Big things are happening in BC. Last month brought the surprising re-election of the BC Liberals after months of predictions that the NDP would form our next provincial government. I won’t comment much on the election or its results in this post (though I encourage you to check out another CYH post regarding partisan politics), but I will admit that I was feeling a little glum post-election day. A major issue for me in this election was pipelines in BC. During the election campaign Christy Clark drilled home the message of building a “strong economy”, which included developing BC’s liquefied natural gas (LNG) industry and conditional acceptance of pipeline projects. I was certain that “maybe” to pipelines really meant, “yes”. Even John Carruthers, Enbridge Inc.’s Northern Gateway president, took the Liberal victory as a good sign and was heartened by the re-election. Things were not looking good.
You can imagine my surprise then when on May 31, only a little over two weeks since the election, the BC government officially expressed its opposition to the Northern Gateway pipeline. What had changed? Some groups celebrated this news while others were skeptical. The Dogwood Initiative explained this sudden change of heart as “good politics”, plain and simple. Saying yes to Enbridge would only invite civil disobedience at a time when the government needs support from First Nations and northern communities to push through LNG. So while concerns about Northern Gateway’s environmental impact may have played a part in the decision, there are certainly other factors at work too. Not to mention those few key words in the Liberal’s announcement – namely that it opposes the project “at this time”. Ultimately though the decision lies with the federal government, which can override the decision of the Joint Review Panel, should they reject it.
Maybe it’s naïve, but I choose to look at the provincial governments opposition to Enbridge as a small victory, rather than just good politics. Derrick O’Keefe of rabble.ca points out just how much has changed in politics over the last two years around this issue. Let’s go back to 2012, where Christy Clark hired a former Enbridge lobbyist as her chief of staff. This was also around the same time that natural resources minister Joe Oliver penned an open letter that claimed “environmental and other radical groups…threaten to hijack our regulatory system to achieve their radical ideological agenda”. Despite the hostility towards environmentalism, people continued to push back against pipelines and opposition became stronger as 2012 wore on. First Nations have been leading the resistance against Northern Gateway for a number of years, and were joined by other grassroots movements. We saw thousands show up to protest at ‘Defend Our Coast’ and other actions have sprung up around the province. Public pressure may have ultimately forced Clark to lay out the five requirements that Enbridge needs to fulfill before gaining provincial approval, and may also have played a role persuading the provincial government to publicly oppose the project.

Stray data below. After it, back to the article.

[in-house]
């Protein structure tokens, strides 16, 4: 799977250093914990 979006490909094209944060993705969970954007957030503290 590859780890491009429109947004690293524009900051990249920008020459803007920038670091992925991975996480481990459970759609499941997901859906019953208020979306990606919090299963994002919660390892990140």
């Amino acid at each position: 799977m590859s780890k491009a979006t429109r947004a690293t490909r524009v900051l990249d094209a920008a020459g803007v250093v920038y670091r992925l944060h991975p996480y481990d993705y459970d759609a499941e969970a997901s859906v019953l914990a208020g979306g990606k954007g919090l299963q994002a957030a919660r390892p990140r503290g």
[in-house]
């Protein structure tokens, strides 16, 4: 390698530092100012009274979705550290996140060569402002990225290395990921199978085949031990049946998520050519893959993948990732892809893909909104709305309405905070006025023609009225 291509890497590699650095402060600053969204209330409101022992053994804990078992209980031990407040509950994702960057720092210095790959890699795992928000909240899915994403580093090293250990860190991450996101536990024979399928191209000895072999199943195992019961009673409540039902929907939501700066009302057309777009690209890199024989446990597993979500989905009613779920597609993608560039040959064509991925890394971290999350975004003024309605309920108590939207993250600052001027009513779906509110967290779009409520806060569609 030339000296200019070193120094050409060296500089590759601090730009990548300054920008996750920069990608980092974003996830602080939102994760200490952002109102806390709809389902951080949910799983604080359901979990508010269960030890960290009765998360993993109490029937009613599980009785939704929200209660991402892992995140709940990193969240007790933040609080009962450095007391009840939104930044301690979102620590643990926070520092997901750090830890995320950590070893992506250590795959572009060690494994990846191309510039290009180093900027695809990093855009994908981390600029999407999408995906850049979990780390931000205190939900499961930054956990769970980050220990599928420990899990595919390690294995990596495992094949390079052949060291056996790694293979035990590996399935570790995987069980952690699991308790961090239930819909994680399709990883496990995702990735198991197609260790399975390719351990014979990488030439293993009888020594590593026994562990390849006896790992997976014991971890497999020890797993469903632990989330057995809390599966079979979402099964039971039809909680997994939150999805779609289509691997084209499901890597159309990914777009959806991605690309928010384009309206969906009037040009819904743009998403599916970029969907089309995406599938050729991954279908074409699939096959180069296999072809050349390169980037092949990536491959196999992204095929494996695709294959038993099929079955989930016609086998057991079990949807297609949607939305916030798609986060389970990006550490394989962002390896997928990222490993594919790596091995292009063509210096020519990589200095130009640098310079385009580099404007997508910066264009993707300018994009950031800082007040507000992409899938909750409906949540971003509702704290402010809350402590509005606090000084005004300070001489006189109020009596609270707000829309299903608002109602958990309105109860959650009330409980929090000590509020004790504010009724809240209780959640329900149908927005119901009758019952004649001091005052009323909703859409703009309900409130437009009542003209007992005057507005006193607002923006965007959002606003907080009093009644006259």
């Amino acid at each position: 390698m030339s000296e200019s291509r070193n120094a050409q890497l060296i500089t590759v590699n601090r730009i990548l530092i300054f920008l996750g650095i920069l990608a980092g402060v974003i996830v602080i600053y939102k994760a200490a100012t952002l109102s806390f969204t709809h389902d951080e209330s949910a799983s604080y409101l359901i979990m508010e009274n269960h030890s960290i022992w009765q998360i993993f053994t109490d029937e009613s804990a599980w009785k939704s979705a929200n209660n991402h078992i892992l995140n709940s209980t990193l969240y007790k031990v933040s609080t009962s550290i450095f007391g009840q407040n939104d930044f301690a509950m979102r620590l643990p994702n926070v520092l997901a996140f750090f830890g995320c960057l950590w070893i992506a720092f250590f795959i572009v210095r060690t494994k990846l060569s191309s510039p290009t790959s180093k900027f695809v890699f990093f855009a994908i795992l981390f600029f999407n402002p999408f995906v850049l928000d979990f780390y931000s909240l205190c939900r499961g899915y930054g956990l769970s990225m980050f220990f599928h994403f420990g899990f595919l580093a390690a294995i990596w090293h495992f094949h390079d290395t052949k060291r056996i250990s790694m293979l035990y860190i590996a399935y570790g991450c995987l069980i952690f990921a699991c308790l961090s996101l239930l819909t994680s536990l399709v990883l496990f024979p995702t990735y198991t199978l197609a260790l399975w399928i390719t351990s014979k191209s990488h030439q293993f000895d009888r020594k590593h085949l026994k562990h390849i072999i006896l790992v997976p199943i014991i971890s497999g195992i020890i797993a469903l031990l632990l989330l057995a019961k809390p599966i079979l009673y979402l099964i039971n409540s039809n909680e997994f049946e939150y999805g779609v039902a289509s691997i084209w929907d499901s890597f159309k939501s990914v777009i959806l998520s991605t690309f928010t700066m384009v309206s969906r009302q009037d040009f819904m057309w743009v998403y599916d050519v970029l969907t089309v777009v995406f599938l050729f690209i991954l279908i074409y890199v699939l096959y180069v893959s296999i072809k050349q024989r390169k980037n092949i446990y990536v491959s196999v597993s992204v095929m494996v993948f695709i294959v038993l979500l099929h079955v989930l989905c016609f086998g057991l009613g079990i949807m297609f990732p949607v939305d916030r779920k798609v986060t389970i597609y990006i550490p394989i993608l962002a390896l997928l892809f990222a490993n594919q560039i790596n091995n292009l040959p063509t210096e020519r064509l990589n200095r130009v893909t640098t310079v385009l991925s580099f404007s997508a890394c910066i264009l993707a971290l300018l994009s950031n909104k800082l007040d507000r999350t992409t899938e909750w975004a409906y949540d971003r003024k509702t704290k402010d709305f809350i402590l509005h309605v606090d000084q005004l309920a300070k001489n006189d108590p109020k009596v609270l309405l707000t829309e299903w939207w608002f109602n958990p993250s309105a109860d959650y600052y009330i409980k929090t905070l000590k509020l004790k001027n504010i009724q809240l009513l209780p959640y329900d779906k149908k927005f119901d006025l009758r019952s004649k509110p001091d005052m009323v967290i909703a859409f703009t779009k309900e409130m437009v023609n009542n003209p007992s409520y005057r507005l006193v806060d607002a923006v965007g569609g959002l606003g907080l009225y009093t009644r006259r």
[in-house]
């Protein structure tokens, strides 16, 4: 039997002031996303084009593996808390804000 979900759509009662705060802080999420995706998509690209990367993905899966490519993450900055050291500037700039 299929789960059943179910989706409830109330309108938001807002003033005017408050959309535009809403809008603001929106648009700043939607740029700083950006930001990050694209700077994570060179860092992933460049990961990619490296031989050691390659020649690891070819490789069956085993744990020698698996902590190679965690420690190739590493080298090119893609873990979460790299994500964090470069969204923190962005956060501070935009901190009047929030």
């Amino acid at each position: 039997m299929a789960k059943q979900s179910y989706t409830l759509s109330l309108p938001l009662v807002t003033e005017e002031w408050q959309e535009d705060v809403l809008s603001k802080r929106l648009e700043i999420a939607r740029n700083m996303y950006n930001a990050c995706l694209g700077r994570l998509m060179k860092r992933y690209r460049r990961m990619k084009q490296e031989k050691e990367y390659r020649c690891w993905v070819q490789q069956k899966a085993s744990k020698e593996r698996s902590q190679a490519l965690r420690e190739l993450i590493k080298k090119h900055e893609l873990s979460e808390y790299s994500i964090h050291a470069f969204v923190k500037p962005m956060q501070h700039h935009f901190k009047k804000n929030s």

So what does this all mean? First take a moment to celebrate these little victories, and then keep on voicing your opposition. Keep talking to friends and family about this issue. By building strong alliances and making our opinions known, we can change the political conversation around Northern Gateway. If Christy Clark felt enough public pressure to oppose the pipeline, then maybe there is hope to have this project stopped. And that, in my opinion, is a pretty great thing.